If the Tobyhanna Army Depot had conducted an ROI analysis prior to implementing RFID, and had only assumed that a narrow range of process changes were possible, it might not have made the investment that led to the high-performing process. The research shows that analysts should not be overly conservative when estimating RFID's cumulative impact. The NPS researchers have very strong backgrounds in industry and academia, so they realized that the initial simulation scenarios that they studied had not reflected all ways in which RFID improves processes. Although they adjusted their analysis accordingly, it is not difficult to imagine others employing a less rich model and erroneously concluding that RFID is not worth deploying. After the technology occasionally experienced excessive hype over the years, it is ironic that companies may now miss out on significant competitive benefits due to a lack of imagination and an excess of caution.

The comparison of the Tobyhanna processes and the corresponding simulation scenarios provides further evidence that simply implementing RFID without enacting process changes may not be sufficient to demonstrate large benefits. Research that I conducted with David A. Collier (see RFID as an Enabler of Improved Manufacturing Performance) showed that if RFID is simply used as a bar-code replacement without actually taking advantage of it to enable new or improved processes, the technology might offer little benefit. I later noted in follow-up research conducted with James A. Hill (see The Material Handling Trade-Off When Lot Splitting With RFID in a Job Shop) that because additional investments may be required to support those other changes, "managers should therefore not think of RFID as an investment to be implemented in isolation... but as a technology investment that both enables and requires new operating policies and capabilities to support overall strategic objectives." Congruent with those research findings, and with Roberti's suggestion to think of RFID as infrastructure, the NPS research team asserted that "...RFID technology should be conceptualized and modeled as part of an 'innovation bundle' rather than as a standalone technology adoption."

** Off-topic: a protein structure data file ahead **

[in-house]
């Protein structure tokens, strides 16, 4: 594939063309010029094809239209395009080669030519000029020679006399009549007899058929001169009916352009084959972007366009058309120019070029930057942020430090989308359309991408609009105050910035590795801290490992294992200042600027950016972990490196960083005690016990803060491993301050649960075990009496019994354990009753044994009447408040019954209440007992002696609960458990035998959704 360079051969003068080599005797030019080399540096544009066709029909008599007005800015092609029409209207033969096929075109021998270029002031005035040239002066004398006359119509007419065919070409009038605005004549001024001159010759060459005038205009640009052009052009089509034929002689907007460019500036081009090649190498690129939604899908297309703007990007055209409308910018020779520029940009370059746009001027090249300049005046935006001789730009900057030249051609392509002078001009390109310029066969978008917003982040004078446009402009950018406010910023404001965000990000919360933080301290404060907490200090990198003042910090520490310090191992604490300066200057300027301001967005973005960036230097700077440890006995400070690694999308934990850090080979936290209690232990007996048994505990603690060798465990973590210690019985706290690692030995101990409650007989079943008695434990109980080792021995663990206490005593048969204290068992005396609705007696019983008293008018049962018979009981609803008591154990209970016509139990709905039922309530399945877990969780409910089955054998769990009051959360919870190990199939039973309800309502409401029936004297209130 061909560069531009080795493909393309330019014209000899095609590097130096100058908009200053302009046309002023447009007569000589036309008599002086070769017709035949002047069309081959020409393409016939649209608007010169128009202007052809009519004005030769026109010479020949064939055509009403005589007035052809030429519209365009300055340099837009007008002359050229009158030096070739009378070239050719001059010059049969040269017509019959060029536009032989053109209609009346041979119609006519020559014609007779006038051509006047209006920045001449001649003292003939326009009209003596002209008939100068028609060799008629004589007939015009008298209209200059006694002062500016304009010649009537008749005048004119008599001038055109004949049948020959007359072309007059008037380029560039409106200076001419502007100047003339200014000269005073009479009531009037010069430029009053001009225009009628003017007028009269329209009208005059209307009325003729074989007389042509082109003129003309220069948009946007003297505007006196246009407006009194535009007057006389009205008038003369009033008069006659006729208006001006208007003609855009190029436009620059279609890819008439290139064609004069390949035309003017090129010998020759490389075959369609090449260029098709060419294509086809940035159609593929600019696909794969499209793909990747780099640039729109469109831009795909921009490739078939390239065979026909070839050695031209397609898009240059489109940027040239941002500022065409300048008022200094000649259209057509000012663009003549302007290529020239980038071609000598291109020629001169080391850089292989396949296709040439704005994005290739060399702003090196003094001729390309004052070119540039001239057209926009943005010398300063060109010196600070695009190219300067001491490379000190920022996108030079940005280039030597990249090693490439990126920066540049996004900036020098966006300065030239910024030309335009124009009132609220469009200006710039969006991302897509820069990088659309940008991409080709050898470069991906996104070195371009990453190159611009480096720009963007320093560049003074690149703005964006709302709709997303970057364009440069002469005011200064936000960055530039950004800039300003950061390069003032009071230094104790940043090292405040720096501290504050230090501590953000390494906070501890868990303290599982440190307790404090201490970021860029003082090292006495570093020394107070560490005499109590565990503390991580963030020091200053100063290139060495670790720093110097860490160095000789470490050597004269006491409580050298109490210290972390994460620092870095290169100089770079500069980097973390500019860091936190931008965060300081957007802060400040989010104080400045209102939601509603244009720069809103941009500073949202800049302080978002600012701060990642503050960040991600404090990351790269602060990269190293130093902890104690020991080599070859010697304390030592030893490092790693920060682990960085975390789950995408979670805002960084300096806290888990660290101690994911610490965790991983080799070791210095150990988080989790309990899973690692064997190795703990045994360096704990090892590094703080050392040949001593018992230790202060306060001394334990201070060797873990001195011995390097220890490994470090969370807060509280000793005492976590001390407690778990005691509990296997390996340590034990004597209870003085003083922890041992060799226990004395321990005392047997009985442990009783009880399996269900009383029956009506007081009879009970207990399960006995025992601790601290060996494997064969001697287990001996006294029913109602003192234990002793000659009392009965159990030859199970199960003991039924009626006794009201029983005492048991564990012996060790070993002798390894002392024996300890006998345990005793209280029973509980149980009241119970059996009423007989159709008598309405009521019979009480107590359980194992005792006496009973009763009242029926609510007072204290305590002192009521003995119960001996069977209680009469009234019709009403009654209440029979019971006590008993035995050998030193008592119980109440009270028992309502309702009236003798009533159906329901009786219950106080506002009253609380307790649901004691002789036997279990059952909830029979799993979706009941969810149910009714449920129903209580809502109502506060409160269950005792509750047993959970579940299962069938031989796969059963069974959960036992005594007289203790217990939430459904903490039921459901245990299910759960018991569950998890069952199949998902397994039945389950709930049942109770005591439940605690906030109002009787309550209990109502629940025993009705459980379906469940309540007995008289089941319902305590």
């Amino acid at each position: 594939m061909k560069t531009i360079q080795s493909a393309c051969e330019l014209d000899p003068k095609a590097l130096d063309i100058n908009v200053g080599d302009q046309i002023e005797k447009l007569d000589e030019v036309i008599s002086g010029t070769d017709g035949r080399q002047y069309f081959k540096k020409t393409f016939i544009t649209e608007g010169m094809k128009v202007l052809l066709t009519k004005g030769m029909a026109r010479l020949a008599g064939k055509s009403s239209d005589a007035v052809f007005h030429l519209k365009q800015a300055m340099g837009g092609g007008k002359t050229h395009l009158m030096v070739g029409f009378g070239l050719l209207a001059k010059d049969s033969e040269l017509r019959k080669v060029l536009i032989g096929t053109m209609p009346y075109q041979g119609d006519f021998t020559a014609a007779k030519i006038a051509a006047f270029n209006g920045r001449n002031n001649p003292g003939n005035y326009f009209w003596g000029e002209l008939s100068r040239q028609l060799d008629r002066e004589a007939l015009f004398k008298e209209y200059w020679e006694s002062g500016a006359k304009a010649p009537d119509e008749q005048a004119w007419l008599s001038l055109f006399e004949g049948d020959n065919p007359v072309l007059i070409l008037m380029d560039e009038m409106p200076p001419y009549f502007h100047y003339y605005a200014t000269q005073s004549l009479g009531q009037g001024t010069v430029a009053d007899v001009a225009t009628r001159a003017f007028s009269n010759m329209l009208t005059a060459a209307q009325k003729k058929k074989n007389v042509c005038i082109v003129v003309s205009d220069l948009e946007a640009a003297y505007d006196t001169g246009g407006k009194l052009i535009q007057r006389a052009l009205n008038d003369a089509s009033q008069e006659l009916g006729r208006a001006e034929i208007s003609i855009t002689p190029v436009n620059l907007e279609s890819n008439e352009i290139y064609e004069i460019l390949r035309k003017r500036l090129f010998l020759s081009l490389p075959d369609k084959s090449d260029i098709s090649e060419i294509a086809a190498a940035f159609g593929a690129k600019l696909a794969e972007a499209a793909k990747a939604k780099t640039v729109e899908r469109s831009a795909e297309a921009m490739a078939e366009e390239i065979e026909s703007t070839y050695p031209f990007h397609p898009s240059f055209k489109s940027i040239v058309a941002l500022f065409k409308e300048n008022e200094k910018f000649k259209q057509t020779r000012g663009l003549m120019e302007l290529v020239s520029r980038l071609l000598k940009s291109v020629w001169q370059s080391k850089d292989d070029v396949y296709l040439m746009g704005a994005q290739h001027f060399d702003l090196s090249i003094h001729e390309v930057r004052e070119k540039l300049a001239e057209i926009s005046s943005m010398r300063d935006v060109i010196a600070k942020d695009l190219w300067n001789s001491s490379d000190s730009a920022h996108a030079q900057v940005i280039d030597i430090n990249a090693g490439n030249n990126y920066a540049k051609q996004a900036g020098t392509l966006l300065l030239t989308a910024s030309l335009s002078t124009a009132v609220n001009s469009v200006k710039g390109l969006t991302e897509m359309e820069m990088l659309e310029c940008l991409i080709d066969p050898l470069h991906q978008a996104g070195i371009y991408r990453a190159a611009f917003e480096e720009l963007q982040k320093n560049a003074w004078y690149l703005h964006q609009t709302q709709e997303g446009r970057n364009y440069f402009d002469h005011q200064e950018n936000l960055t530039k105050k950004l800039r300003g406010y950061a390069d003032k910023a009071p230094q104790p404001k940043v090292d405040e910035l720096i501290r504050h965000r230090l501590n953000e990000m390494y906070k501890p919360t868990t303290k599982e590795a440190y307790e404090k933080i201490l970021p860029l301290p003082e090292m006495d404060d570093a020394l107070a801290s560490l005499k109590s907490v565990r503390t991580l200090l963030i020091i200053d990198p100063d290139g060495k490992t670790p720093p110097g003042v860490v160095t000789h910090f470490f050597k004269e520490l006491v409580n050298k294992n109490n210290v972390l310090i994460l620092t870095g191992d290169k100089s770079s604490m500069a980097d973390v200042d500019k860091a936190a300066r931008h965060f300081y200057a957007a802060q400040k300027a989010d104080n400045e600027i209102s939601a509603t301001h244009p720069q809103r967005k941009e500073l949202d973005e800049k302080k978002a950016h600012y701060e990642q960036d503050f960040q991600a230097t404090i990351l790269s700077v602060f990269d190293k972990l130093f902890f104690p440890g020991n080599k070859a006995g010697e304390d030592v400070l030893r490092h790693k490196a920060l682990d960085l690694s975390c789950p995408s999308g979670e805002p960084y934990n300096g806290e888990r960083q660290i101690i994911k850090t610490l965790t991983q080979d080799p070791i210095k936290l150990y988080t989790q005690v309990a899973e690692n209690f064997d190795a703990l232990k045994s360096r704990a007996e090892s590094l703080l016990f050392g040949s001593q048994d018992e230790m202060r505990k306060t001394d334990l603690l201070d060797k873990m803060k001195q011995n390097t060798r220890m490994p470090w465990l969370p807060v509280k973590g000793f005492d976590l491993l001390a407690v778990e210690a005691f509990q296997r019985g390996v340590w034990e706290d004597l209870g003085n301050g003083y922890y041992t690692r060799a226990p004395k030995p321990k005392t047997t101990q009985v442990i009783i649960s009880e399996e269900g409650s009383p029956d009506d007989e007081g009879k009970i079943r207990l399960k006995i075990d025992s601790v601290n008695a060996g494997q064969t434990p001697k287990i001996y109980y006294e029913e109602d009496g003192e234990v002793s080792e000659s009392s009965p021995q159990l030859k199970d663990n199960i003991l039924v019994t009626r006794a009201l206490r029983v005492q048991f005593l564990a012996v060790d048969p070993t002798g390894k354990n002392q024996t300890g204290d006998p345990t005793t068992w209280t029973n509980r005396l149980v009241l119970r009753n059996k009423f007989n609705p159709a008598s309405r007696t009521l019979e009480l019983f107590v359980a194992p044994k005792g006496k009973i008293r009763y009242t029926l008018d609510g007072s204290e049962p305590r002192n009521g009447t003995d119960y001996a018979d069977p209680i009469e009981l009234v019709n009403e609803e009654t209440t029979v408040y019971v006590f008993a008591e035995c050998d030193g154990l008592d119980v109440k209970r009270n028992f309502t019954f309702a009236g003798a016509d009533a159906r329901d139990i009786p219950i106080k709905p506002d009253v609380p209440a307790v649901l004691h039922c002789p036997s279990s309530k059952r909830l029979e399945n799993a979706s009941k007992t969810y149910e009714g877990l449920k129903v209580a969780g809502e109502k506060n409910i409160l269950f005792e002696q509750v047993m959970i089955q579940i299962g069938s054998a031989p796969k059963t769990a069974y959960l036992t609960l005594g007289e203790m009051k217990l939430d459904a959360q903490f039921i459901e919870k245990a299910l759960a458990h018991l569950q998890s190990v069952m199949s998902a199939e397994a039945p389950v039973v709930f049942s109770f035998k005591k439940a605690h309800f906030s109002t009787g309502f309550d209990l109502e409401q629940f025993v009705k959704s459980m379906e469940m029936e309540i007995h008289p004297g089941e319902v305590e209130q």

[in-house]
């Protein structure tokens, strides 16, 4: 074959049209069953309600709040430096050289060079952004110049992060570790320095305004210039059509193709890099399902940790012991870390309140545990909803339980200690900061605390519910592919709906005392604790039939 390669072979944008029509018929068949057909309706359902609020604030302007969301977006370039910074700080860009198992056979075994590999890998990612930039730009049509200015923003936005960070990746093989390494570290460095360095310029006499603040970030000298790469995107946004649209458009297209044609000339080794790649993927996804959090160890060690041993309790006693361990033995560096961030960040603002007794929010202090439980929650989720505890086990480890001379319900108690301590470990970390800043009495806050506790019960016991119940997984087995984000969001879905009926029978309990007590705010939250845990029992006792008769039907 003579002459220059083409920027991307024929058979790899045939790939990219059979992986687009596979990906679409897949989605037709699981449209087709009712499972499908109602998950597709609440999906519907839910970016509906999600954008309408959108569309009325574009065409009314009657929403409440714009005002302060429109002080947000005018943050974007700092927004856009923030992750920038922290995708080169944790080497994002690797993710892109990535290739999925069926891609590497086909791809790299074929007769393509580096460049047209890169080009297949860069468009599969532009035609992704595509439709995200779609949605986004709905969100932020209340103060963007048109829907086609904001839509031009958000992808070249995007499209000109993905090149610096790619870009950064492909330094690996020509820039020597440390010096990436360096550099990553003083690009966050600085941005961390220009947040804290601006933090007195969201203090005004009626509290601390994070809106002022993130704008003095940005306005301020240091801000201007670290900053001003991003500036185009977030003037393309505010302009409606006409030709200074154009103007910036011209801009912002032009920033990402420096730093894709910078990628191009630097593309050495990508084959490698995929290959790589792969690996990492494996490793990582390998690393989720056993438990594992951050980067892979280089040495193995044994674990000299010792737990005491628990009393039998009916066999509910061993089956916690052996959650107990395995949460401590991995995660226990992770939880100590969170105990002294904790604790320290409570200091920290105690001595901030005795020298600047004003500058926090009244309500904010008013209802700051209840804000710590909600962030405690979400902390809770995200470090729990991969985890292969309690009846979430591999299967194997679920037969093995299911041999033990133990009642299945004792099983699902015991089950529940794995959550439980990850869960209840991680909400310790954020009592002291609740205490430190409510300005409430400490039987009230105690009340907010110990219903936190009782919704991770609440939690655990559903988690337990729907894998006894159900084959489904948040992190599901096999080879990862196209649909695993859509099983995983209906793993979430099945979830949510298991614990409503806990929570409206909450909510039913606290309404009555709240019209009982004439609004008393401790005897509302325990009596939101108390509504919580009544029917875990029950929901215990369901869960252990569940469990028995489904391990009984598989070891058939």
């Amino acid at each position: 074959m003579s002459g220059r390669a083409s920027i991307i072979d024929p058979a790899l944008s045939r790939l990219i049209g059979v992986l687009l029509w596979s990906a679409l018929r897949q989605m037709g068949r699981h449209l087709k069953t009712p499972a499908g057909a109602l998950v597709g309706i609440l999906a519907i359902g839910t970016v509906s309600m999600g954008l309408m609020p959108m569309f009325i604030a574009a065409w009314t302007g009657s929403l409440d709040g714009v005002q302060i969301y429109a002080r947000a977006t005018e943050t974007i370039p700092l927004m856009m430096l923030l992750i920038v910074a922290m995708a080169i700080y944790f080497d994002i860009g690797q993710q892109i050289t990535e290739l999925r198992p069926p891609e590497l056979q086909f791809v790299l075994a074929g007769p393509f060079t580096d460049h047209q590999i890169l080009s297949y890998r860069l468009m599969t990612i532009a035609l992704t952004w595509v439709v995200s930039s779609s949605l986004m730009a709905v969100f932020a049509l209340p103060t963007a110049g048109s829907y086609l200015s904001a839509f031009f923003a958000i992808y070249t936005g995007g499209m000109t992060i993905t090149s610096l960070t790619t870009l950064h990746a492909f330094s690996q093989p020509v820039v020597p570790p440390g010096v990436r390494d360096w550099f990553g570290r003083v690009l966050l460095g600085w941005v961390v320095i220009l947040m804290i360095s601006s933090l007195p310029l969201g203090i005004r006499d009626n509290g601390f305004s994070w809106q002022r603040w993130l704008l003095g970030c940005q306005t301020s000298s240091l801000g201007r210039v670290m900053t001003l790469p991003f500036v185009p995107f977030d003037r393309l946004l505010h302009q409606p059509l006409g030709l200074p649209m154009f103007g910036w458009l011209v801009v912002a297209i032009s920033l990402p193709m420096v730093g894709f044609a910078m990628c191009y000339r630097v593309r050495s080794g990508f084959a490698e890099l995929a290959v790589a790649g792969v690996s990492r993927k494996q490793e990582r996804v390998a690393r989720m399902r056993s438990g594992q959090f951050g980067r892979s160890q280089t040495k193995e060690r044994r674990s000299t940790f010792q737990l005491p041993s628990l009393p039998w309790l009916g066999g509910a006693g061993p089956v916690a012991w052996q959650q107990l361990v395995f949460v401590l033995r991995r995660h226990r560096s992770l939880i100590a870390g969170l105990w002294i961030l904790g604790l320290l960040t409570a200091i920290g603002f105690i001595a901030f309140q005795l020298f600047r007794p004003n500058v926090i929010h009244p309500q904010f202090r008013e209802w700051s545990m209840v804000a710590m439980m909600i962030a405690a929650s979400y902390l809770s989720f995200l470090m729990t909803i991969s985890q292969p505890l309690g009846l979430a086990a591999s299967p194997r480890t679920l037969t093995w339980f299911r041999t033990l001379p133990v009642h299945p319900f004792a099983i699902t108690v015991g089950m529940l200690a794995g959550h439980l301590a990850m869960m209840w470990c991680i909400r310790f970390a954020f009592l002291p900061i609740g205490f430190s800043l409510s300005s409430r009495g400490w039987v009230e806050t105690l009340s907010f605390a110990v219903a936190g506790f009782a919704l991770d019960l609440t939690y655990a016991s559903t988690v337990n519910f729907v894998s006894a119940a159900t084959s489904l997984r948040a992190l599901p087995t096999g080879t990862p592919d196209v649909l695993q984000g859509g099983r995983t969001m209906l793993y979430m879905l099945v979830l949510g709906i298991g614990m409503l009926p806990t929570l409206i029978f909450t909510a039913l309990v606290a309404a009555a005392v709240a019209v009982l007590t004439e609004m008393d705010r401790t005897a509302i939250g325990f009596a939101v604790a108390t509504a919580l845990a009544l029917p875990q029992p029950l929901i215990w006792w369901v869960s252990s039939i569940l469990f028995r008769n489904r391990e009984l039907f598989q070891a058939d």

Although the NPS researchers noted the difficulty in fully capturing RFID's holistic benefits, simulation offers several advantages compared with other methods of modeling the RFID "innovation bundle." Simulation has long been regarded as a relatively flexible and powerful tool to help users understand complex relationships that can not be easily reduced to equations. Simulation's ability to visually model processes can help analysts more quickly develop models that are richer than spreadsheet-based ROI calculators, and managers may have more confidence in the results if they can see the source of the numbers from the simulation. By contrast, parameter estimates or output in spreadsheets may be more difficult to accept if one is unable to see justification or evidence for their values as clearly as with simulated processes.

In summary, companies may need to make a variety of process changes in order to achieve significant benefits from RFID, similar to other infrastructure investments. When used appropriately, simulation can be a good tool for modeling the effects of known potential RFID process changes—but real-world experimentation may uncover additional valuable process changes unforeseen, or previously believed to be relatively unimportant. Even if the process changes are known, incorporating them all into traditional ROI models may be difficult, which may lead to underestimating RFID's cumulative benefits. The NPS professors should be commended for producing research offering such practical relevance.

Kurt Hozak is an assistant professor of operations management at Coastal Carolina University's E. Craig Wall Sr. College of Business Administration, and a technology and operations management consultant.